All children in England will be offered cycle training under Government plans to expand its Bikeability training programme.
The cycling minister, Chris Heaton-Harris, will join world and European champion track cyclist Andy Tennant in a Bikeability session at Newnham Primary School in Daventry.
The commitment will see an additional 400,000 training places offered on the scheme each year, providing children with the core skills to cycle safely and confidently on the road. More than 80% of children aged between eight and ten-years-old own a bike – and since its launch in 2006, more than three million children have already taken part in the Bikeability scheme.
“Cycling is a fun and enjoyable way for children to get to school, the shops or see their friends,” said Heaton-Harris. “It is also environmentally friendly and has a positive impact on their mental and physical health. Extending Bikeability training will inspire the next generation to take to the roads as confident and proficient cyclists and will play an important role in helping us meet our net-zero emission targets.”
Tennant added: “If we want our children to continue cycling into adulthood it is absolutely vital that we equip them with the skills and knowledge to ride at a young age. Learning to cycle is a brilliant way to help children live happy, healthy and independent lives, and we’re absolutely thrilled that so many more children are now going to benefit from the programme in the coming years.”
The announcement comes as the Government has revealed that expected spend between 2016 and 2021 on active travel has doubled to £2.4 billion.
The Government has also today announced that it will invest £22 million in a range of national schemes over the next year. £20 million will go to extend the Access Fund which helps local authorities support more people to cycle and walk, £1 million will go towards the Big Bike Revival – a grassroots project encouraging more than 40,000 people to take up cycling who wouldn’t normally consider it, and £1 million will be invested in the Walk to School outreach programmes offered by the Government’s partners Cycling UK and Living Streets.
Paul Tuohy, Cycling UK chief executive, said: “Projects like Bikeability and the Big Bike Revival provide the skills for safer cycling to some of the people who need it the most. It’s fantastic to see the Government continue to back programmes that deliver and are helping thousands of people every year on their cycling journeys.”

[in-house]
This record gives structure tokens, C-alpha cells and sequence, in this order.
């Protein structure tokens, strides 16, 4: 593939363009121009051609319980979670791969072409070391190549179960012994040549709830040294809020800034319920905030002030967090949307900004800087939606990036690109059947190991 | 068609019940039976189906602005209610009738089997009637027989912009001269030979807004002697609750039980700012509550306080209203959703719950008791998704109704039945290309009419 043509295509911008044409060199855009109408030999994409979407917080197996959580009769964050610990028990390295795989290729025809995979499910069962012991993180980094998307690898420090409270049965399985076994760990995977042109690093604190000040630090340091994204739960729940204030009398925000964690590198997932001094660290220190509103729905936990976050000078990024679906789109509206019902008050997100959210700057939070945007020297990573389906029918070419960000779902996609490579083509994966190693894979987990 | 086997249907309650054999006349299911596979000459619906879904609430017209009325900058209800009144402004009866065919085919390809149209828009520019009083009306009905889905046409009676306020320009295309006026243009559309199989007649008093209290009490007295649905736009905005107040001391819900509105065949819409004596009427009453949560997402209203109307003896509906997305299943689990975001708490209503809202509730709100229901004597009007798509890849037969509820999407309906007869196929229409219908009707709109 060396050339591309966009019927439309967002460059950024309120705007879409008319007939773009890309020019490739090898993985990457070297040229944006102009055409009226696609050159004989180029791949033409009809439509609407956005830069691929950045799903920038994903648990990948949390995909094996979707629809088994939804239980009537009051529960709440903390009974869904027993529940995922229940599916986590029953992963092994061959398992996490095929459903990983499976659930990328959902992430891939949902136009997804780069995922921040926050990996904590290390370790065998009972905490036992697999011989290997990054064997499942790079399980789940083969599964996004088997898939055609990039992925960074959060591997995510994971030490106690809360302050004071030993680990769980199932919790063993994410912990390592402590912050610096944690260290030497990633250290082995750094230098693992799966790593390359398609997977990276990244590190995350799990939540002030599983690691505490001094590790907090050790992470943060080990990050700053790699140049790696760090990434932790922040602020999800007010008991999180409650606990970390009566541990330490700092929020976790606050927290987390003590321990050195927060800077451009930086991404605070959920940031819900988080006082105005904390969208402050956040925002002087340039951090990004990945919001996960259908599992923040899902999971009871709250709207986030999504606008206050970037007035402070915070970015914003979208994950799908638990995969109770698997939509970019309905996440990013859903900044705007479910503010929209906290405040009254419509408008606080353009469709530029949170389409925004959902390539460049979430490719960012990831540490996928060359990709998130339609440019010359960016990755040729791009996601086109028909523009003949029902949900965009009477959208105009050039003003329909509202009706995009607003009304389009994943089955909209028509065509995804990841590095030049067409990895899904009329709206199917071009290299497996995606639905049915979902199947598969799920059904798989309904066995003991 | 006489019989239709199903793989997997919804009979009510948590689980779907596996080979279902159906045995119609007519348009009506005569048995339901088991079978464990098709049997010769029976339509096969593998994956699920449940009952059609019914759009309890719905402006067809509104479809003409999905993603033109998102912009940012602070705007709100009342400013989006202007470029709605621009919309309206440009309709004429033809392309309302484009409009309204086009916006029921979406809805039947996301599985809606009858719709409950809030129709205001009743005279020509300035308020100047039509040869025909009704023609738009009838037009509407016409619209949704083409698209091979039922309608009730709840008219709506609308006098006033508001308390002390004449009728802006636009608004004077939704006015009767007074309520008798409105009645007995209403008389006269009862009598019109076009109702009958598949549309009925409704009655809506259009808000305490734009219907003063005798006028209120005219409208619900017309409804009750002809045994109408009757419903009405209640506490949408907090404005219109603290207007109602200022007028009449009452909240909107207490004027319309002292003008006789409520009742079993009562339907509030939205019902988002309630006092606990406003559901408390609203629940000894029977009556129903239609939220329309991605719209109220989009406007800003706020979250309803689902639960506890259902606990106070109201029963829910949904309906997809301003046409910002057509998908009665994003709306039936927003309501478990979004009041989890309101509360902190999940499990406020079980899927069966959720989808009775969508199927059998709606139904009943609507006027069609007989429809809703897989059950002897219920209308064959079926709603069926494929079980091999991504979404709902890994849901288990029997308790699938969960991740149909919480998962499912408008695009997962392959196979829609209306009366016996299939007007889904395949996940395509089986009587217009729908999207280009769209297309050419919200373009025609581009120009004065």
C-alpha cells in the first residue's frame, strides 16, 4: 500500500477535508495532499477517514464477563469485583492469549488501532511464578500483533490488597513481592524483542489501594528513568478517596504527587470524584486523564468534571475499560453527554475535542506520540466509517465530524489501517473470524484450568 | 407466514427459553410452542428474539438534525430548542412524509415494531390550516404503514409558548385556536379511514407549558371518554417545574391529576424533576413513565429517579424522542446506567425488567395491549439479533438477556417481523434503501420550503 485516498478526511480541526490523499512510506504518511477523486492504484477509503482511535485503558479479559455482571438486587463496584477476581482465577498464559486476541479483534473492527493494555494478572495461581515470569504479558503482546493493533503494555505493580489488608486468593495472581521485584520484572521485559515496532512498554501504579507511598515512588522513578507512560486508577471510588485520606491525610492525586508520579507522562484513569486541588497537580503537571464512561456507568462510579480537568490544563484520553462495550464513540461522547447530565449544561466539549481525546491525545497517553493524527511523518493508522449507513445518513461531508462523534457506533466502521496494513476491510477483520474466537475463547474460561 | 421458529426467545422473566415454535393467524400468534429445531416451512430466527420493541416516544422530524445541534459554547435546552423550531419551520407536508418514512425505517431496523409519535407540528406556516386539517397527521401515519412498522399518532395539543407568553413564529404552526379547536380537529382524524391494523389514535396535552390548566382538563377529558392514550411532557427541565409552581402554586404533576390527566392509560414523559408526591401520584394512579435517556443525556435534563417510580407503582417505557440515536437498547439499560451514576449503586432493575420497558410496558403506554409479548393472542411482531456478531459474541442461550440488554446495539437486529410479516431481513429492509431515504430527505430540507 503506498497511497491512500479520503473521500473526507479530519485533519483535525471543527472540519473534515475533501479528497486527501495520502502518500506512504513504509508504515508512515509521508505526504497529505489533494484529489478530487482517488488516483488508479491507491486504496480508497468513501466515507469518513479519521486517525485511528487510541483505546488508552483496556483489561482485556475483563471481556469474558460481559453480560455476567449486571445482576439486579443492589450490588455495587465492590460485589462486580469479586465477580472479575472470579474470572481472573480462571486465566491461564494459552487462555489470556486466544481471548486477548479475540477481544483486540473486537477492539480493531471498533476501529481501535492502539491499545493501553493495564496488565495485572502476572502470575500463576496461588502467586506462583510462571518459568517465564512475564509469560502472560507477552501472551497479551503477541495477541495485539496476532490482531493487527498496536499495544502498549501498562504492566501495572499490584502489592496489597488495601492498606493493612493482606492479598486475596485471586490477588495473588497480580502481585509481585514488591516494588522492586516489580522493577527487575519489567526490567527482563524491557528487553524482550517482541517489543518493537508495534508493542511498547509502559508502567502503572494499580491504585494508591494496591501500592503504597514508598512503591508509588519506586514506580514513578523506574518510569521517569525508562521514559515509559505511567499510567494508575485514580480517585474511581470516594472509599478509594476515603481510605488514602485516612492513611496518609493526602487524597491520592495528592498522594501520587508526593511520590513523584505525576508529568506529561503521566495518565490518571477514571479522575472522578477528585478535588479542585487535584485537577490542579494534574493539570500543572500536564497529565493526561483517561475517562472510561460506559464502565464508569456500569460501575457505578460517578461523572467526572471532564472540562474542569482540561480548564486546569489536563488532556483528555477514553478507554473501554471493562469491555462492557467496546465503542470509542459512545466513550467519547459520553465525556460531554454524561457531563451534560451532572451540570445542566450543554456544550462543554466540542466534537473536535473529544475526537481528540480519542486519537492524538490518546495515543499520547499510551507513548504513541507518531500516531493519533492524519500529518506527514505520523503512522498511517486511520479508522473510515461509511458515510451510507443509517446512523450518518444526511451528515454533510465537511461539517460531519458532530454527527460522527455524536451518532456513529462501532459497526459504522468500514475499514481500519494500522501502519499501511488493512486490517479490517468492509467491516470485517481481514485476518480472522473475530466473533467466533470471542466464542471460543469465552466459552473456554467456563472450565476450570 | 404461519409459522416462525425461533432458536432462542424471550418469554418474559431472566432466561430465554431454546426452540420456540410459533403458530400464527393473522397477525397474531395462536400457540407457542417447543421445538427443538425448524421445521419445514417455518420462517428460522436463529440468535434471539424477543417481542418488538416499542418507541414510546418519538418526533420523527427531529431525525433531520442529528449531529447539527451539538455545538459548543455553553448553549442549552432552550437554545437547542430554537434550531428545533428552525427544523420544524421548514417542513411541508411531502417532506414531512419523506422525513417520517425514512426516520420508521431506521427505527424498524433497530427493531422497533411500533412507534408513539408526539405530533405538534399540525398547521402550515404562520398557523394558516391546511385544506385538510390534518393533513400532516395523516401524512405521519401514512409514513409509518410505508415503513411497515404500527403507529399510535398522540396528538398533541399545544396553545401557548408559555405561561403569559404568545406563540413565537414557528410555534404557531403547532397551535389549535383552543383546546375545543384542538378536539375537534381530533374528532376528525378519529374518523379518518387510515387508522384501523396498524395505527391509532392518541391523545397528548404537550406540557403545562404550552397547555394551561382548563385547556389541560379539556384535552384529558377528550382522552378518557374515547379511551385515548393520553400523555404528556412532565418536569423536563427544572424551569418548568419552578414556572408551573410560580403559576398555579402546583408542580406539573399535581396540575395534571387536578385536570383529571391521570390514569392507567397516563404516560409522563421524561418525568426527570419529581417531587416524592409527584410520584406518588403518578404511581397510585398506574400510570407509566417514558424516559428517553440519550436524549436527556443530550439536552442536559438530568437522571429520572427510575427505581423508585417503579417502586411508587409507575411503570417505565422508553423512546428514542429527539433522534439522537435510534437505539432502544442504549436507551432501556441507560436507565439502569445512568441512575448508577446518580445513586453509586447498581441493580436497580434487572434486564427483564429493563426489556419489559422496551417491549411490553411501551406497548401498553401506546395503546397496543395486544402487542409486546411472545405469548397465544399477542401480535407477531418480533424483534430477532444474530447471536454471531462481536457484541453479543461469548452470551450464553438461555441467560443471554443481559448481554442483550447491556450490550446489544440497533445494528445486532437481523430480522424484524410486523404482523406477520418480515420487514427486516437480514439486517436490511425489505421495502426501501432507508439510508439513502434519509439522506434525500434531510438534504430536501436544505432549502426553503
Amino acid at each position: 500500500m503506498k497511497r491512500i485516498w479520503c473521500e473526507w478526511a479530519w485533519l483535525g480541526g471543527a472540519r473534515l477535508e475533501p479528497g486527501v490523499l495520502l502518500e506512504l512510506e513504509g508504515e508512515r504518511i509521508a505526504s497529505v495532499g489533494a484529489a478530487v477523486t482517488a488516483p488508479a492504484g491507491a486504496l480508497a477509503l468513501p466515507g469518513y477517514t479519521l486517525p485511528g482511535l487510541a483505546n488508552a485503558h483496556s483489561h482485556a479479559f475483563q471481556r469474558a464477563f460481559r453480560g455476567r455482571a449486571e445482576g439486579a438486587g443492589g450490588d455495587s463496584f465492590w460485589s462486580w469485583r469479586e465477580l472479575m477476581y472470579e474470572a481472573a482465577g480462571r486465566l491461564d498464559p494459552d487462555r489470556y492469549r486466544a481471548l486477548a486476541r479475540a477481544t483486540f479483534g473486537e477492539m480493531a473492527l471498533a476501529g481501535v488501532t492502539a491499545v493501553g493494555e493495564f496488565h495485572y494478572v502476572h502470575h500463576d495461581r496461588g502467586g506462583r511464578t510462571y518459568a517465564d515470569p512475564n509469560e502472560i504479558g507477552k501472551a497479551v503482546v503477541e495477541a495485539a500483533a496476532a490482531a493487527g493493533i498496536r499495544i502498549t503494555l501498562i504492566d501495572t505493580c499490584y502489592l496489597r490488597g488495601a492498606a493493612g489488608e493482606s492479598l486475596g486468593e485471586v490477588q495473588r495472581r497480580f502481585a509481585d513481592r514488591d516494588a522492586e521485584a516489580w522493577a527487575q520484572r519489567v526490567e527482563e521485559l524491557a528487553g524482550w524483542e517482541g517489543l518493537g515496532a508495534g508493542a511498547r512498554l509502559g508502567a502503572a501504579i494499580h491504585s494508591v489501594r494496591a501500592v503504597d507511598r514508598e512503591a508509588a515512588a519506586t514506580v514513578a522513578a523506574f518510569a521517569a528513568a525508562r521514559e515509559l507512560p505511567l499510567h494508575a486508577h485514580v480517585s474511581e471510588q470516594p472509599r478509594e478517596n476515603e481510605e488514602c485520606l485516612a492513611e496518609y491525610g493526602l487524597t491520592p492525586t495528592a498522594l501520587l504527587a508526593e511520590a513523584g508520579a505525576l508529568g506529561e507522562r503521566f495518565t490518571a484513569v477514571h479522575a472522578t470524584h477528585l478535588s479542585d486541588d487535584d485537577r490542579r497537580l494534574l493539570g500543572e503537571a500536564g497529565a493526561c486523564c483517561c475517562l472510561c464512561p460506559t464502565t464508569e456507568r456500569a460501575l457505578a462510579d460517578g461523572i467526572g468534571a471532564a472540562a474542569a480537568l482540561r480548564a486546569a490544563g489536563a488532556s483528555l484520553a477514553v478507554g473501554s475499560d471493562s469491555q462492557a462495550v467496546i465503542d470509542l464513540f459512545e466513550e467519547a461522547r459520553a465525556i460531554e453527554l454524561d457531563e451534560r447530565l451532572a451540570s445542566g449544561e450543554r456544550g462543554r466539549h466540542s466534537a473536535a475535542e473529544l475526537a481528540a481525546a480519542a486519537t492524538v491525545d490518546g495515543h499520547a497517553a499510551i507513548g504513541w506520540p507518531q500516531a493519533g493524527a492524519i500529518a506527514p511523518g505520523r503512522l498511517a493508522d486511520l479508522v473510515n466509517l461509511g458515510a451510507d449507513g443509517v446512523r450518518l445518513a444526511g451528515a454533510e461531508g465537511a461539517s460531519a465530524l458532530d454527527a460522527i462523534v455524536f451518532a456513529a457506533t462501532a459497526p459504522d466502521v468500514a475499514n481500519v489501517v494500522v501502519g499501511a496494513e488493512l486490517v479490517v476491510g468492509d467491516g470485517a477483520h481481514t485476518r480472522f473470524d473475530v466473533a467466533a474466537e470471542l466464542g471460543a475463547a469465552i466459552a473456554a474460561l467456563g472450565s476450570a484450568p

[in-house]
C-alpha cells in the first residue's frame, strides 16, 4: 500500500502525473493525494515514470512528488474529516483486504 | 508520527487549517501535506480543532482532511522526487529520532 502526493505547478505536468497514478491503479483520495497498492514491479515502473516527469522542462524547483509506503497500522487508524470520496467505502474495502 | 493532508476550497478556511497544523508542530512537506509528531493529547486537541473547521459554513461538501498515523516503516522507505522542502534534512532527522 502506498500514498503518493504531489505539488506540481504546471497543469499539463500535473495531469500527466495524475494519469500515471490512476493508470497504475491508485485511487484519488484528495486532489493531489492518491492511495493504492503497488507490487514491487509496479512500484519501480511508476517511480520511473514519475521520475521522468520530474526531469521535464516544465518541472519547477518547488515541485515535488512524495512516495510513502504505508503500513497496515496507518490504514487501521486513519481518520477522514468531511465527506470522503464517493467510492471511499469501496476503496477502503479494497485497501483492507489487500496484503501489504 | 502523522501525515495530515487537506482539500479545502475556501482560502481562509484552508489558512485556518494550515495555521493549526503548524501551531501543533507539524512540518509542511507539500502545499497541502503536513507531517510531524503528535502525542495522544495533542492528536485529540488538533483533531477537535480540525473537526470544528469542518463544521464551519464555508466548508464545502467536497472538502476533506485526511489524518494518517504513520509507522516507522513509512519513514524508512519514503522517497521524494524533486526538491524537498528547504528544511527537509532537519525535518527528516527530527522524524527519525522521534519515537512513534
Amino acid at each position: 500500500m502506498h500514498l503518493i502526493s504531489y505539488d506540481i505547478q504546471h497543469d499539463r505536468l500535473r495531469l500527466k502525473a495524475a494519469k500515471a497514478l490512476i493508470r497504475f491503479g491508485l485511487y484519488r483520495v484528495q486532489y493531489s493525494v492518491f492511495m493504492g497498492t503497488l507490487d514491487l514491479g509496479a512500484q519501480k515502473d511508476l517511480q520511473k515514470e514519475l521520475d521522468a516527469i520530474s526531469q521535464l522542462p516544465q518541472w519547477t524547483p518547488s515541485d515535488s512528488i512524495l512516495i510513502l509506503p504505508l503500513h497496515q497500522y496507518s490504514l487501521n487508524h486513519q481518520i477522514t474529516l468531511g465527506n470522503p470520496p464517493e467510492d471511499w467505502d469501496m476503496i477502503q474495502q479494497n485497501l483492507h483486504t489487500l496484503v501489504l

Xavier Brice, CEO for Sustrans, said: “We welcome the intention to extend Bikeability training to all school children. Walking and cycling for shorter journeys provide great health and environmental benefits. And with road transport now accounting for 27% of the UK’s greenhouse gas emissions, making them easier and accessible to more people is one of the best ways to reach our carbon-zero targets.
“The high percentage of Transforming Cities Fund being spent on walking and cycling show that many city leaders have the ambition to make it more convenient for us to walk and cycle. The public is supportive of those plans. Bike Life, the UK’s largest assessment of cycling in seven cities shows 75% of residents would like to see more money spent on cycling infrastructure. And the Government’s own recently published National Travel Survey shows that three-quarters of the population think we should drive less.
“We are looking forward to seeing a long-term, serious investment plan in next month’s budget that will enable cities and towns to deliver high-quality infrastructure so that more people across the UK can do what they want – make everyday journeys safely and easily on foot or by cycle.”
Chris Boardman, cycling and walking commissioner for Greater Manchester, said: “Giving all children the opportunity to learn to ride a bike is absolutely the right thing to do and you’d be hard-pressed to find a parent who would disagree. However, if you ask parents whether they feel comfortable letting their children cycle on the streets of our towns and cities today, you’d struggle to find many who would readily raise their hands.
“Without providing children with safe places to continue this habit into their everyday lives, this investment can’t be truly maximised. It’s like training an athlete up for the Olympics and then not putting them on their flight to compete.
“Our world-class plans for cycling and walking in Greater Manchester will enable this safe and accessible network across all ten districts, and kick start the long term culture change that’s happened in places like Copenhagen, where more than 50% of children now ride to school. All we need is for the Government to back us with the funds required to deliver our plan and revolutionise travel for a whole city-region and ultimately, for a nation.”